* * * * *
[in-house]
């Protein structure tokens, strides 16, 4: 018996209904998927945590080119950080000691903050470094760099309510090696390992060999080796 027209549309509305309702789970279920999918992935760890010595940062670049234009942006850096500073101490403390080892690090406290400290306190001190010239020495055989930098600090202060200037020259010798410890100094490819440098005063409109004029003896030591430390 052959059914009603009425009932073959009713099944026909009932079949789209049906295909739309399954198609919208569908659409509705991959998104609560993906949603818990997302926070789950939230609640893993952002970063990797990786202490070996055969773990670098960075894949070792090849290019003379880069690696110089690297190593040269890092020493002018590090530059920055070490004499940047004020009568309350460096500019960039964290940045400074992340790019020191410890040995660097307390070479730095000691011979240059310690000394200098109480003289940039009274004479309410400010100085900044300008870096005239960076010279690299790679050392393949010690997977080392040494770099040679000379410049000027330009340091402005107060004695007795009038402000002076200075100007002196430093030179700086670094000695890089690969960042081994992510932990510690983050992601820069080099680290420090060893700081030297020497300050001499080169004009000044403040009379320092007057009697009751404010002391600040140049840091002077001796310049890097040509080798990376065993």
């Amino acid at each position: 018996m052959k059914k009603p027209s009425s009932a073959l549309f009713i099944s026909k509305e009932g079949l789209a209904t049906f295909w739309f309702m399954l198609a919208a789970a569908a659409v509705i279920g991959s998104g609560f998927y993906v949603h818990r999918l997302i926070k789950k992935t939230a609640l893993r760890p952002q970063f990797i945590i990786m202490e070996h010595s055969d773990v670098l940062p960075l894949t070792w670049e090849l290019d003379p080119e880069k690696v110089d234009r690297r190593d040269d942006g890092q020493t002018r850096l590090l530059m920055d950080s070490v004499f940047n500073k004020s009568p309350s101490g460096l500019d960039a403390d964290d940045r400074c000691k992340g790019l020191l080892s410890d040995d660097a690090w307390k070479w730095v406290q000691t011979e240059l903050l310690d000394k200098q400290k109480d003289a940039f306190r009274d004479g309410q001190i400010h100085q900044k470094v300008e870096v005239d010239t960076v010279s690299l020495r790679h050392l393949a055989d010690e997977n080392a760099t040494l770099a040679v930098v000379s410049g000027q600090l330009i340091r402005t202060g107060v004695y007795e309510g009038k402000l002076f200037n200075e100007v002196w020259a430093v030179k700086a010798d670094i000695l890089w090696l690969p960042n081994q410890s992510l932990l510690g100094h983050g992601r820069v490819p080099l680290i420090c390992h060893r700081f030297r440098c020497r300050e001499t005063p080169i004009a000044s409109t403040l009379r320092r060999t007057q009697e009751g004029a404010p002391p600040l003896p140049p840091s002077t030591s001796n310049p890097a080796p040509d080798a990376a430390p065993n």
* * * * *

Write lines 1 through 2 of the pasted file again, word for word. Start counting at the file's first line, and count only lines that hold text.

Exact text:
[in-house]
């Protein structure tokens, strides 16, 4: 018996209904998927945590080119950080000691903050470094760099309510090696390992060999080796 027209549309509305309702789970279920999918992935760890010595940062670049234009942006850096500073101490403390080892690090406290400290306190001190010239020495055989930098600090202060200037020259010798410890100094490819440098005063409109004029003896030591430390 052959059914009603009425009932073959009713099944026909009932079949789209049906295909739309399954198609919208569908659409509705991959998104609560993906949603818990997302926070789950939230609640893993952002970063990797990786202490070996055969773990670098960075894949070792090849290019003379880069690696110089690297190593040269890092020493002018590090530059920055070490004499940047004020009568309350460096500019960039964290940045400074992340790019020191410890040995660097307390070479730095000691011979240059310690000394200098109480003289940039009274004479309410400010100085900044300008870096005239960076010279690299790679050392393949010690997977080392040494770099040679000379410049000027330009340091402005107060004695007795009038402000002076200075100007002196430093030179700086670094000695890089690969960042081994992510932990510690983050992601820069080099680290420090060893700081030297020497300050001499080169004009000044403040009379320092007057009697009751404010002391600040140049840091002077001796310049890097040509080798990376065993």